Other sources of differentiation beyond the physical product can be brand (or image), service (sometimes bundled with the product), and personnel. It is interesting to note that quality is often misused as a differentiating factor. For many customers, what is important is quality parity among suppliers, where a certain level of quality is expected. However, these same customers may not necessarily be willing to pay for additional levels of quality.

It may even be that, in some cases, differentiation doesn’t even have to meaningful to succeed.  For example, Alberto Culver makes a shampoo called Natural Silk to which it does add silk, despite admitting in an interview that silk does nothing for hair. But offering and promoting this product attribute attracts attention, creates a distinction, and implies a better working formula which, in turn, attracts customers.

Achieve a Strategic Balance When Differentiating

A recent brand positioning facilitation at a client by ALCG colleague Angelo Lyall on points of parity and differentiation reminded me of a key strategy concept: strategic balance (Deephouse, 1999).  This concept is particularly important for firms wishing to pursue a differentiation, or value(benefit) advantage, strategy.

In his facilitation, Angelo pointed out that while differentiation in positioning a brand is good and usually beneficial, it is also important not to overlook points of parity where you can least match competitive offerings. This is important because failure to identify and communicate points of parity can lead consumers to prefer or choose  a rival brand over yours.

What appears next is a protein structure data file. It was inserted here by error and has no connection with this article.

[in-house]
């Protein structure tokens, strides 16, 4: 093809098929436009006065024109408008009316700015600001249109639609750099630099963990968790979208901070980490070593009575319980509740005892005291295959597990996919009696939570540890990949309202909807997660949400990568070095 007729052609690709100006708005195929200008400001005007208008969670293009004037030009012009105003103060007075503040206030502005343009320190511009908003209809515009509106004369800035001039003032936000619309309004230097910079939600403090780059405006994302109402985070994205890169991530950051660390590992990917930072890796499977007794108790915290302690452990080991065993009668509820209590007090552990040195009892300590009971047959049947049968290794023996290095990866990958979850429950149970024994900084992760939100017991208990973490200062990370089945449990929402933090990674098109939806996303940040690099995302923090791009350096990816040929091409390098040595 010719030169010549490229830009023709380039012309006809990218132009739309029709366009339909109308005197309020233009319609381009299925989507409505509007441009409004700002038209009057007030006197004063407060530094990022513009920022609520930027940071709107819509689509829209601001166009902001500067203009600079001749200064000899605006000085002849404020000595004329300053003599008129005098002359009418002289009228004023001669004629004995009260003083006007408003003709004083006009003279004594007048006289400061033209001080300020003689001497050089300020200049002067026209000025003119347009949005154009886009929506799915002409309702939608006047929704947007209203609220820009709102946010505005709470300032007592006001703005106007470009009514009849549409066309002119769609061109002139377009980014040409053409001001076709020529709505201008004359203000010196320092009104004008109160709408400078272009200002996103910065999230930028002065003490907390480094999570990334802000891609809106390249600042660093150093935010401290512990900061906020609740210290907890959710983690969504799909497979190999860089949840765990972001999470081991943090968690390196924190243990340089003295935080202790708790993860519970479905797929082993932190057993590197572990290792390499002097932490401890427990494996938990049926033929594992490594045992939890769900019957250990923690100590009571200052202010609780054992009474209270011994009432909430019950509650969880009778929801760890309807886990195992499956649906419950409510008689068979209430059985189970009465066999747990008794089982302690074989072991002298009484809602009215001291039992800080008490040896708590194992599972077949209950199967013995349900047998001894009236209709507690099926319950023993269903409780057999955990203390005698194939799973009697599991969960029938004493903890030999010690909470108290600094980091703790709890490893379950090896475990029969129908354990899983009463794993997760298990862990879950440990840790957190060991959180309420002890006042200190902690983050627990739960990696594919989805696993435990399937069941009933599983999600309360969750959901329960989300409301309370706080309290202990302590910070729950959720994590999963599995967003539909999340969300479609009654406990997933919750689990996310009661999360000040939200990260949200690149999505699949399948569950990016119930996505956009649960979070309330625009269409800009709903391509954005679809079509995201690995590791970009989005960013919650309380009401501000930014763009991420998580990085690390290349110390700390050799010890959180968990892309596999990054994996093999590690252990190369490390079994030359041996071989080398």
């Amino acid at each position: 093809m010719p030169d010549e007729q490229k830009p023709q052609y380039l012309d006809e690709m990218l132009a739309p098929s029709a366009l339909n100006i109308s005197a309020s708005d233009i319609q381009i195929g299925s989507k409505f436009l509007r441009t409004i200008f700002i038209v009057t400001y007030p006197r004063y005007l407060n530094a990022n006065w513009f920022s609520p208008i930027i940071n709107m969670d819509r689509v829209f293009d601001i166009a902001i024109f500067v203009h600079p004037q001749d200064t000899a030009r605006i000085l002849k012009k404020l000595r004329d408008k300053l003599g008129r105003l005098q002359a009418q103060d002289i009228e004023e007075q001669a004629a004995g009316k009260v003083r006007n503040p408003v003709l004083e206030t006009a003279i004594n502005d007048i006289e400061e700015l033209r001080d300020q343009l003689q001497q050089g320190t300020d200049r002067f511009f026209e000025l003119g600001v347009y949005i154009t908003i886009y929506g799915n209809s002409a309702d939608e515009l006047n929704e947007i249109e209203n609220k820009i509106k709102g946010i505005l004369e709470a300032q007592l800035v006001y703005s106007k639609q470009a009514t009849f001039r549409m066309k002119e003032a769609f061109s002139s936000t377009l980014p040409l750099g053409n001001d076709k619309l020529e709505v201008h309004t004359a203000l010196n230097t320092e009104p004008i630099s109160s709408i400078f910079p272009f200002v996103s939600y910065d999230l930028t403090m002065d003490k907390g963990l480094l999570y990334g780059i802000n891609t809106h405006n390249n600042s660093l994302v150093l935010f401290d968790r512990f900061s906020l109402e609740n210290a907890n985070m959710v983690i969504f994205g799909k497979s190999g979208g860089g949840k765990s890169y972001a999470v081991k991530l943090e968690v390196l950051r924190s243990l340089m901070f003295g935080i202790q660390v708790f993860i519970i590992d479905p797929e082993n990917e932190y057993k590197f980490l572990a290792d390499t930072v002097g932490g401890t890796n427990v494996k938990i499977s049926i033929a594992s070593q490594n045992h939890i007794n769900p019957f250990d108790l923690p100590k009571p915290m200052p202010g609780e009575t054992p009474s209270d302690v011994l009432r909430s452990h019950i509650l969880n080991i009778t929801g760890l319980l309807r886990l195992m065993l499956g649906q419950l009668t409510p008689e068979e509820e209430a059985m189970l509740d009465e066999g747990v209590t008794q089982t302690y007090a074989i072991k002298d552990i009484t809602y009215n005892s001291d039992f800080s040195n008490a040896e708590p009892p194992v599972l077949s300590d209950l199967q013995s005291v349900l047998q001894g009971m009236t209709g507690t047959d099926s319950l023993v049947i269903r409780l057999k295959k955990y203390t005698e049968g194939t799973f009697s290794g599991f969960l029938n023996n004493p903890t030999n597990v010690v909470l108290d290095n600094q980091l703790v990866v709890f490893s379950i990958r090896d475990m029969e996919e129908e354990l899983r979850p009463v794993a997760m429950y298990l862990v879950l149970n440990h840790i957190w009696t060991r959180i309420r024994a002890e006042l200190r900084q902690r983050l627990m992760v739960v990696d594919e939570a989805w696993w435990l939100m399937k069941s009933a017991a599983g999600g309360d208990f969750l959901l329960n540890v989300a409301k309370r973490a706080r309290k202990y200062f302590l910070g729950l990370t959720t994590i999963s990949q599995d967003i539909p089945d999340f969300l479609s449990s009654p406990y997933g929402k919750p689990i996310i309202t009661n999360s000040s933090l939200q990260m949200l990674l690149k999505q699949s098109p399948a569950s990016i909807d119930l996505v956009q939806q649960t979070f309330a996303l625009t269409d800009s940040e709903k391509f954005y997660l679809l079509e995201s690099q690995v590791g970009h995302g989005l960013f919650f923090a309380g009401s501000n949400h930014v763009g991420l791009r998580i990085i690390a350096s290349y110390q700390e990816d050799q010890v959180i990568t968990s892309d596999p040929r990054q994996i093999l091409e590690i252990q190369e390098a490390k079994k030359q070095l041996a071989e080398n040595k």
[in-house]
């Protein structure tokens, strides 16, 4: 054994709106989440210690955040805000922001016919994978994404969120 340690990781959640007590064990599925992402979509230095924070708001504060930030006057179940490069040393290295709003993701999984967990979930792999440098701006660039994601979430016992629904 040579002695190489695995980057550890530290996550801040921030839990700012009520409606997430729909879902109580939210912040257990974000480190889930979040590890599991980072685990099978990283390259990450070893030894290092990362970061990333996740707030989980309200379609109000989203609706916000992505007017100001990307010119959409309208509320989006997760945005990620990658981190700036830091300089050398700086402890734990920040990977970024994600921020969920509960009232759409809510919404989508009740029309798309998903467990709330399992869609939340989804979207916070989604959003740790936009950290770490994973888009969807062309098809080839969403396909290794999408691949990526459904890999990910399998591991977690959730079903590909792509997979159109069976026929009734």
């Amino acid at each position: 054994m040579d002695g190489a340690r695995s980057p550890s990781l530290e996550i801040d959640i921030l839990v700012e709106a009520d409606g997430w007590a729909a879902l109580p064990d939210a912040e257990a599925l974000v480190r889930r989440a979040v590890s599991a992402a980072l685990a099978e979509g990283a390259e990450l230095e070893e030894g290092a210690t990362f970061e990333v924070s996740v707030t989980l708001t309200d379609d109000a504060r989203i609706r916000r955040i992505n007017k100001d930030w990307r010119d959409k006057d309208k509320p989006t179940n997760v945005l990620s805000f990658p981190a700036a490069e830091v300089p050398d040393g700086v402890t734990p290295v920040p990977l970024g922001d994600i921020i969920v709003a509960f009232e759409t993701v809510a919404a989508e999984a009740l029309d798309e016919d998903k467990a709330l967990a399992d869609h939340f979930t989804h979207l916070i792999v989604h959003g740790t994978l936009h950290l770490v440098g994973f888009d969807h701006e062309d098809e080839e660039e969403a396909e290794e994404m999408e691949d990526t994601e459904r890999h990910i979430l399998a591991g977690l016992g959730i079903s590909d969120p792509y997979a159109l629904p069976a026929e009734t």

This thinking can be extended from brand positioning to the more general arena of competitive strategy, particularly where a differentiation strategy is being pursued. Firms pursuing a differentiation strategy are staking out a high-quality position in the value/cost space. Doing this successfully requires balancing two opposing forces.

The first force arises out of the need for a firm to be different from rivals. This, after all, is the essence of differentiation. Firms which successfully differentiate themselves from rivals enjoy reduced rivalry, softer price competition, reduced threat from competitive entry, and increased performance.

Opposing this first force is the need for a firm to retain some similarity to rivals. If a firm creates extreme differentiation, with little or no similarity to rivals, there is the risk that it can be perceived as a misfit firm within its industry. This perception can erode consumer confidence in the firm’s offerings and also cause the firm to experience difficulty in acquiring needed resources such as labour and capital. In short, extreme differentiation in which there are few points of parity with rivals may create the perception of an illegitimate market player.